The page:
Agents across the country, hopefully refreshed by a nice holiday somewhere warm, will be gearing up for the phones to start ringing with enthusiastic requests for valuations. There will hopes for a strong autumn, ideally with shorter chains, which will deliver a strong last quarter of results.
Unfortunately the autumn is likely to prove frustrating. The latest RICS survey indicates a moderate increase in buyer enquiries across most areas, but with little change in the sales supply pipeline.
The prime market, however one chooses to define that, faces greater challenges. Unfortunately that encompasses large chunks of London and its commuter hinterland so an already dysfunctional market has some added problems to contend with this autumn.
When sitting around the kitchen table with a cup of coffee with a potential vendor, what is the response to 'what house prices will do in the autumn' and 'should I sell now?' This is the moment to differentiate the offer: person versus portal. That is, providing practical informed advice given the vendor's circumstances on where the property sits in the market, what the market is doing and where it is going.
This advice make the added value of person to person interaction. That may of course mean playing the long game and advising against a sale at this point. It also requires a detailed view of the market, latest statistics, economic trends and a view of how this all combines and plays out in a specific location. It is quite a lot to deal with over a coffee, particularly when a vendor may, deep down, only want to hear that their home has gone up in value (a lot).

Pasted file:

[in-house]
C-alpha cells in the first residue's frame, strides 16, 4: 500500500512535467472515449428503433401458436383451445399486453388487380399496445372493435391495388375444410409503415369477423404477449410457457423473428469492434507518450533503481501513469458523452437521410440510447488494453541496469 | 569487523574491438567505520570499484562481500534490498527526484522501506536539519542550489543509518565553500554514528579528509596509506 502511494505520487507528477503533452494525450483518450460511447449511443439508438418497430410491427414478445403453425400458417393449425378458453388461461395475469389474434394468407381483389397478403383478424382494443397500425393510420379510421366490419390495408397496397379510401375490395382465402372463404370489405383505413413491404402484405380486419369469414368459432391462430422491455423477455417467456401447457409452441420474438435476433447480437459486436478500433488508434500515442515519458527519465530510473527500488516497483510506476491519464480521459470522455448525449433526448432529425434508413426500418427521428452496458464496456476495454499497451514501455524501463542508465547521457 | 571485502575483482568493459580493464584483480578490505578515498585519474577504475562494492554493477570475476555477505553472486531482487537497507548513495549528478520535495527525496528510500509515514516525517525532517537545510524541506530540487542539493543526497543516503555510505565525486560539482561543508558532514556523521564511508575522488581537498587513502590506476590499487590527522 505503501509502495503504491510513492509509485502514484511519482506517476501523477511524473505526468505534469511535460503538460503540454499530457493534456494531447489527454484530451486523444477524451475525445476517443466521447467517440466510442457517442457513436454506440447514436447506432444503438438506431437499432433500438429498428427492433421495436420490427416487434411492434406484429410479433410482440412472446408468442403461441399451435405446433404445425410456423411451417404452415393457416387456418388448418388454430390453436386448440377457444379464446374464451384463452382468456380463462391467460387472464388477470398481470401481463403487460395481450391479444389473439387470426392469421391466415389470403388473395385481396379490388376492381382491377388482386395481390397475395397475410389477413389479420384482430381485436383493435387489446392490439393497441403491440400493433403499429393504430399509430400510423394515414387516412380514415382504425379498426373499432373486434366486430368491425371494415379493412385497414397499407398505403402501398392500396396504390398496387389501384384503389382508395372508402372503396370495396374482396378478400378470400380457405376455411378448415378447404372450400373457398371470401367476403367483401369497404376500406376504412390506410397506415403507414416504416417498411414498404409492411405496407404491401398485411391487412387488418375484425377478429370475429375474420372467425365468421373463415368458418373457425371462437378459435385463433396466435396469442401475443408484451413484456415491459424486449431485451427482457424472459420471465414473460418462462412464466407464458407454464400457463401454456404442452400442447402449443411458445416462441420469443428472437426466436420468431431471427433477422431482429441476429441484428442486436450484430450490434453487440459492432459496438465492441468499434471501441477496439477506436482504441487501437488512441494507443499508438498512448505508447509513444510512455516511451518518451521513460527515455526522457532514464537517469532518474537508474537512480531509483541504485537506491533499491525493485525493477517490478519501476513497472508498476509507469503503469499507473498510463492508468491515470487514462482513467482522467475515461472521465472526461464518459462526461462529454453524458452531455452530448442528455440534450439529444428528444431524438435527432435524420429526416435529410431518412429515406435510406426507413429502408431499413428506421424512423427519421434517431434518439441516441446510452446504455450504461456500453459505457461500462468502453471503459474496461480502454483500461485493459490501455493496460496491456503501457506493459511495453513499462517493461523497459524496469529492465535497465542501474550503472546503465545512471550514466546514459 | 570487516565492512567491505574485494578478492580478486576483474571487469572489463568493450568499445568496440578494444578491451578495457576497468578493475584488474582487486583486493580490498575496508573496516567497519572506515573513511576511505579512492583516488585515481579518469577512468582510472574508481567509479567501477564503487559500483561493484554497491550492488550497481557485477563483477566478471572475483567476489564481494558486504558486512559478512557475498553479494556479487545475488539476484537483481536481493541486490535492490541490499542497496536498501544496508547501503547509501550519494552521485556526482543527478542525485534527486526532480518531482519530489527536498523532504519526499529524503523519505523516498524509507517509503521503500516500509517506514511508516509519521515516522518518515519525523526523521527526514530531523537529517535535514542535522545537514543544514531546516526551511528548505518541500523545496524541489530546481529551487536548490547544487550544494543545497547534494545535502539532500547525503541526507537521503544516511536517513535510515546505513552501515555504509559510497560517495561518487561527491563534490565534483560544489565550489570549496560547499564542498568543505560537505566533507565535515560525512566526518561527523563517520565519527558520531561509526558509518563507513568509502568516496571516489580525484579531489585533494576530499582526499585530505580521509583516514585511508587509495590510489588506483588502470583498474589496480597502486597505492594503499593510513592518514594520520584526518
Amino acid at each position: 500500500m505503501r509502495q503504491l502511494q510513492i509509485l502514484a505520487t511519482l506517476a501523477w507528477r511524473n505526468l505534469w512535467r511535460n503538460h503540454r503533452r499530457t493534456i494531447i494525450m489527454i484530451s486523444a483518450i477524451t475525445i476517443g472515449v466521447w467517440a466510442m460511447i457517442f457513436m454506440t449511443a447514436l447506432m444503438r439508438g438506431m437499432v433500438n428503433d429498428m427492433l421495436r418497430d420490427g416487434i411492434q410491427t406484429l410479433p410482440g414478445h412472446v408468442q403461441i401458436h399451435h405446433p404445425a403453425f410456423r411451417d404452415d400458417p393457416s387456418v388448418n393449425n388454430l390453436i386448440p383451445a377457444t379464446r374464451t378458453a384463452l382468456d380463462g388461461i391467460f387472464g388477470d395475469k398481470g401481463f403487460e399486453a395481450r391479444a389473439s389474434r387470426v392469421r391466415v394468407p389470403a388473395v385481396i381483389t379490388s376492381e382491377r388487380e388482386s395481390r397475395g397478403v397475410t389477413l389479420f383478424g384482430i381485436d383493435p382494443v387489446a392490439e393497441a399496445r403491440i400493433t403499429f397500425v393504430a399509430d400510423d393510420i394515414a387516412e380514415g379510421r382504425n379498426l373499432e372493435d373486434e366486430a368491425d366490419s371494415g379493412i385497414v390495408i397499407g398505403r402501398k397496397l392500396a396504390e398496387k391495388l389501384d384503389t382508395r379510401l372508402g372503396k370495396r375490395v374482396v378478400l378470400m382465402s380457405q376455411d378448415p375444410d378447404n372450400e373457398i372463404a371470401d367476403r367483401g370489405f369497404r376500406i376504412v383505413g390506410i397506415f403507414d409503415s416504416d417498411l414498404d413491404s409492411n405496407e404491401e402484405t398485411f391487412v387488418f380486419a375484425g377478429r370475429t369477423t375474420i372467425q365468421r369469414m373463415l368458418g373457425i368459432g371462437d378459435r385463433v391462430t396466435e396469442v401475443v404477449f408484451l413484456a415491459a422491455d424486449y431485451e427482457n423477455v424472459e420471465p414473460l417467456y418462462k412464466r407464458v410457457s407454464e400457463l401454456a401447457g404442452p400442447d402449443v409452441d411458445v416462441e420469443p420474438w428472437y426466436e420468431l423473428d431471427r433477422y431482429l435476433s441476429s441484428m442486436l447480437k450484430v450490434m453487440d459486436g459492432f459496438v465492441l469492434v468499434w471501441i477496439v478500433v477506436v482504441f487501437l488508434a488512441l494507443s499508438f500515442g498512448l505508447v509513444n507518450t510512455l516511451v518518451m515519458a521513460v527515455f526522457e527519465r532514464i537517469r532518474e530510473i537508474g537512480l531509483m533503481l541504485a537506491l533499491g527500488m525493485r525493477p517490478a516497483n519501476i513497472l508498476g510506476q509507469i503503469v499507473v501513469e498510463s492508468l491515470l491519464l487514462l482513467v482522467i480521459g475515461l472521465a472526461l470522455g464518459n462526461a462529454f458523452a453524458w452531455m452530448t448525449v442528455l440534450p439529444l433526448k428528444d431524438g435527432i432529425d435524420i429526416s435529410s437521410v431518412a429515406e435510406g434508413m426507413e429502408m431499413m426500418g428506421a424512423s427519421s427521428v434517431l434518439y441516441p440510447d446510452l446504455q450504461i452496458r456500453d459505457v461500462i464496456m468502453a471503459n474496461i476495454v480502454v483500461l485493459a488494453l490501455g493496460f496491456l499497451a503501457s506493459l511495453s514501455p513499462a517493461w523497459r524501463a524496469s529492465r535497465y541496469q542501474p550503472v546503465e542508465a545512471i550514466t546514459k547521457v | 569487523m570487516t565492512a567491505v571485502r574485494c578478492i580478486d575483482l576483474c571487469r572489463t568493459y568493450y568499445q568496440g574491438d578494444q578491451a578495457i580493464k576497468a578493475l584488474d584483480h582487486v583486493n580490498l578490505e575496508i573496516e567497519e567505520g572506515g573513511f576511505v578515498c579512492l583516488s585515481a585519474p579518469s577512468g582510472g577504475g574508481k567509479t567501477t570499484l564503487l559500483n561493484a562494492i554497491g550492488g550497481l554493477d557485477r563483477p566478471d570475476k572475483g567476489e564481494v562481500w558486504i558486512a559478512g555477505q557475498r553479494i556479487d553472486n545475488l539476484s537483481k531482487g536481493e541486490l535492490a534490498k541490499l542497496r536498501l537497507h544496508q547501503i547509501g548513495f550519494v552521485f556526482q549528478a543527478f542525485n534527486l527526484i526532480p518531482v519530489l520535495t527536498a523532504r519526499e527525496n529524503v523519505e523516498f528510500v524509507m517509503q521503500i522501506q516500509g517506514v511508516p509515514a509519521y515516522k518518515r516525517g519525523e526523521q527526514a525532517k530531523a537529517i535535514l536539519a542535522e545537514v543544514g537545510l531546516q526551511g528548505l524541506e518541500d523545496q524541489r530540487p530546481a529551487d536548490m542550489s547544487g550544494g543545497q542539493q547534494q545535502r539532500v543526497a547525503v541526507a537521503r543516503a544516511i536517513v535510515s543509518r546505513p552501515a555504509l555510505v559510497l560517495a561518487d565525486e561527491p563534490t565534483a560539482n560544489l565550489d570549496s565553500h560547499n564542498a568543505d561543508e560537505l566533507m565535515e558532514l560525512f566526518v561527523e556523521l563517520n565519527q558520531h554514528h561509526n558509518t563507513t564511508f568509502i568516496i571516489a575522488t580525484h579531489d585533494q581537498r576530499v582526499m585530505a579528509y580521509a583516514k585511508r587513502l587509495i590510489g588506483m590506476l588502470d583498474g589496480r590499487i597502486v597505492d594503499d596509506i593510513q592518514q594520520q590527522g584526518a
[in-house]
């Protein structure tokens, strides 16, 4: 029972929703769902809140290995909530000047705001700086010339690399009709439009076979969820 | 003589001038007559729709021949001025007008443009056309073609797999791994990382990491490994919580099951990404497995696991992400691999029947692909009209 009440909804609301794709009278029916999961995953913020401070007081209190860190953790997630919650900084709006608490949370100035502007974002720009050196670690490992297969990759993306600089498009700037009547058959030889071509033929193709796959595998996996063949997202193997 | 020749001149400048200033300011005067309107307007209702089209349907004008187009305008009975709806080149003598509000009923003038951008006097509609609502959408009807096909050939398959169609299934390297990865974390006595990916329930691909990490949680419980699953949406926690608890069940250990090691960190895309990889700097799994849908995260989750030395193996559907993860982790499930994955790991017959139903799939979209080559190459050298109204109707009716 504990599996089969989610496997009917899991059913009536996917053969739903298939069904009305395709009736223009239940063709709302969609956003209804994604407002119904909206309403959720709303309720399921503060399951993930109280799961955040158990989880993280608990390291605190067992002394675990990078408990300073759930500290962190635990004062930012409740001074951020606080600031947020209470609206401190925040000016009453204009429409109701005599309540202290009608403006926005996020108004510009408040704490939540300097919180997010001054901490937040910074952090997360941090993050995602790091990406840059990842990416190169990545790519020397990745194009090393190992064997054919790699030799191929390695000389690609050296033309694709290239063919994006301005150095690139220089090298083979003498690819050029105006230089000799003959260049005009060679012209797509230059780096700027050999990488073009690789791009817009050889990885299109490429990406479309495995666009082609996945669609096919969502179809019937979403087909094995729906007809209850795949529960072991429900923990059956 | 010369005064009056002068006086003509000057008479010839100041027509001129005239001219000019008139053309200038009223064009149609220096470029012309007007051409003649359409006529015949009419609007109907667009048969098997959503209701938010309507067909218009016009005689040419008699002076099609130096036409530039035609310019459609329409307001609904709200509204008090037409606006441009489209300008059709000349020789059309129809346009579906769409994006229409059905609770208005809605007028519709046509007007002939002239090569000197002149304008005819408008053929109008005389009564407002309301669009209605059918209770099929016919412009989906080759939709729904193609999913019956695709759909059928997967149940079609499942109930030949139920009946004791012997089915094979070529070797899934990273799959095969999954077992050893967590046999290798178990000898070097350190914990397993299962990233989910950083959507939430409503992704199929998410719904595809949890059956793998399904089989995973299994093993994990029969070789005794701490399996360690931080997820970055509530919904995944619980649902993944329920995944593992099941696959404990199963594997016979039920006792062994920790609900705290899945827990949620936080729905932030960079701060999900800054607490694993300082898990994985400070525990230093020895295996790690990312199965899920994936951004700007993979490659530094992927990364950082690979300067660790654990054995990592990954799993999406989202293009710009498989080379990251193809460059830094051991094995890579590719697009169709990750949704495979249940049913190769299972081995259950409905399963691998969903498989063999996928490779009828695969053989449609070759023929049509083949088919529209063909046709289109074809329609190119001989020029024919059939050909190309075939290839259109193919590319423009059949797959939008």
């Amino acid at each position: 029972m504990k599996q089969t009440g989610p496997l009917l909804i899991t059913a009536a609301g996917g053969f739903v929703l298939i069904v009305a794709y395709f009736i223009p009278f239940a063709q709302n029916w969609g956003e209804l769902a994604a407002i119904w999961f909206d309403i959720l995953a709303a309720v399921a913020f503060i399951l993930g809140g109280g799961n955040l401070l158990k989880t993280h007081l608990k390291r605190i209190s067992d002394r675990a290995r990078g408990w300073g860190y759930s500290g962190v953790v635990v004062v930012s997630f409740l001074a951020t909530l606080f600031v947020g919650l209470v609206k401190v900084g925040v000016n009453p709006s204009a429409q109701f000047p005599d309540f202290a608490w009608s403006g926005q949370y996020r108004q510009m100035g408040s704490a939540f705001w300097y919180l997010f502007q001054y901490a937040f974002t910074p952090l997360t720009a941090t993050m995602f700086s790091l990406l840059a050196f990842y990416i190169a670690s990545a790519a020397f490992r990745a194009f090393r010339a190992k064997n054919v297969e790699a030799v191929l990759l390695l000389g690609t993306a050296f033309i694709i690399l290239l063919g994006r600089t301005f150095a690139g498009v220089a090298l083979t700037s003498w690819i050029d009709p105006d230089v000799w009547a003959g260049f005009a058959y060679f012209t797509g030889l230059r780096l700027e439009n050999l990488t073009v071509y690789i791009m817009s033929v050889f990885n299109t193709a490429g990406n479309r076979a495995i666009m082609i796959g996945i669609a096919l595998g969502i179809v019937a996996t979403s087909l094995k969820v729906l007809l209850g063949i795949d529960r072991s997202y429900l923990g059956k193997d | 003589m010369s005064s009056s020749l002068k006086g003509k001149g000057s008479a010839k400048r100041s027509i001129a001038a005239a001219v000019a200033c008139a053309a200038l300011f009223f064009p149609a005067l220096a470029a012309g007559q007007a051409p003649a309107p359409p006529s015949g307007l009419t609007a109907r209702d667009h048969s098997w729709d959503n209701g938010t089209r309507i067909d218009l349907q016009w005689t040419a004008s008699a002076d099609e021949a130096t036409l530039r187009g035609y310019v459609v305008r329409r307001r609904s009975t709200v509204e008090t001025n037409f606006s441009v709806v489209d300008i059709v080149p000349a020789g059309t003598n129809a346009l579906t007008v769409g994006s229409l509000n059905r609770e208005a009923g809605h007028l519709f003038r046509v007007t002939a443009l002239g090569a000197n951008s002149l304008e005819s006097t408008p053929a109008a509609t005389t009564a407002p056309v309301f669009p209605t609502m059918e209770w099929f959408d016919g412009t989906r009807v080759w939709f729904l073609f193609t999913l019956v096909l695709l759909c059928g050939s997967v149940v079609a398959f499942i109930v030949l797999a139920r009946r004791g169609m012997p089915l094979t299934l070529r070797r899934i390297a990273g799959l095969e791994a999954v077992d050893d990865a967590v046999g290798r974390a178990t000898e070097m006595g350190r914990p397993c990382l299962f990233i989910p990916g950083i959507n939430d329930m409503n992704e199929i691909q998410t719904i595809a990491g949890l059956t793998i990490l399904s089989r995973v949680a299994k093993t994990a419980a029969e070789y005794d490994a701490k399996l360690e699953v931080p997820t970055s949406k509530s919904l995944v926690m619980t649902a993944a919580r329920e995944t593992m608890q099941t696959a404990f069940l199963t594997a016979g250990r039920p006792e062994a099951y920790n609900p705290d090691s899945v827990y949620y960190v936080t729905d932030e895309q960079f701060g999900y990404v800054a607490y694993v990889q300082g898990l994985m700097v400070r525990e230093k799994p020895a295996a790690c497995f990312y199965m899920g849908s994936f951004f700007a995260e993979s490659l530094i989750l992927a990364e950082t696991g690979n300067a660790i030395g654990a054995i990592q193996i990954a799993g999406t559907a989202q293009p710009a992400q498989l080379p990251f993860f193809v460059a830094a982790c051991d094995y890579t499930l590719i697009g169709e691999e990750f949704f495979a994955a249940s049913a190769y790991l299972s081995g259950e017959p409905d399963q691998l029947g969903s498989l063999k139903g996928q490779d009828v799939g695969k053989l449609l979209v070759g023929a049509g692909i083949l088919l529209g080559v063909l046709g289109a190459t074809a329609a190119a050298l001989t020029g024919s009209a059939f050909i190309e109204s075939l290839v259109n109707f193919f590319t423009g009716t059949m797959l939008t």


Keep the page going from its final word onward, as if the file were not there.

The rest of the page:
Given our national obsession with all things housing, vendors and buyers (and researchers come to that) are bombarded with information on the market. Extracting the relevant and appropriate information from the pile is a challenge.
In July UK house prices rose by 0.4% or fell by -0.6% depending on whether you read the Nationwide or Halifax press release. Annually this amounts to growth of either 3.5% or 7.9%, while in London values rose by 12.7% or perhaps it was 17.8%. There are of course other sources including the Land Registry. The fact is they are all correct (see their respective technical details), but they are also all measuring slightly different things.
Life of course becomes trickier when looking at forecasts. At present there is a fair degree of agreement on how much prices will have increased by the end of 2015, ranging from 2% to 6% amongst the main forecasting houses. As well there should be, one would think, given where we are in the year.
In fact, at this point last year there was far less consensus; to the tune of a 7% disparity. Added to this of course, is the fact that there is yet more variation at the regional and local level.
Responding to the question on where the market is going in the autumn is therefore a challenge, particularly when a vendor may be armed with a full arsenal of housing market data, or more likely a preferred selection. There is a natural tendency to warm towards figures that tells the story we want or inherently believe. There is considerable research on this point in the field of behavioral finance. Over the coffee with a potential vendor it is necessary to manage existing views and expectations, whether correct, relevant or neither, in order to provide robust advice. This demands a broad understanding of economic and housing market data, combined with the all-essential local market knowledge.
My view, for what its worth, is that relatively robust economic growth combined with improved consumer confidence will push average house prices marginally higher during the coming months, but transaction levels will remain weak. All the more reason to capture those sales that do come forward. 'What will the market do in the autumn' and 'should I sell now' are tricky questions. A thoughtful and informed response delivers differentiating advice in a market facing structural change.
*Sue Foxley is Research Director of ThinkBarn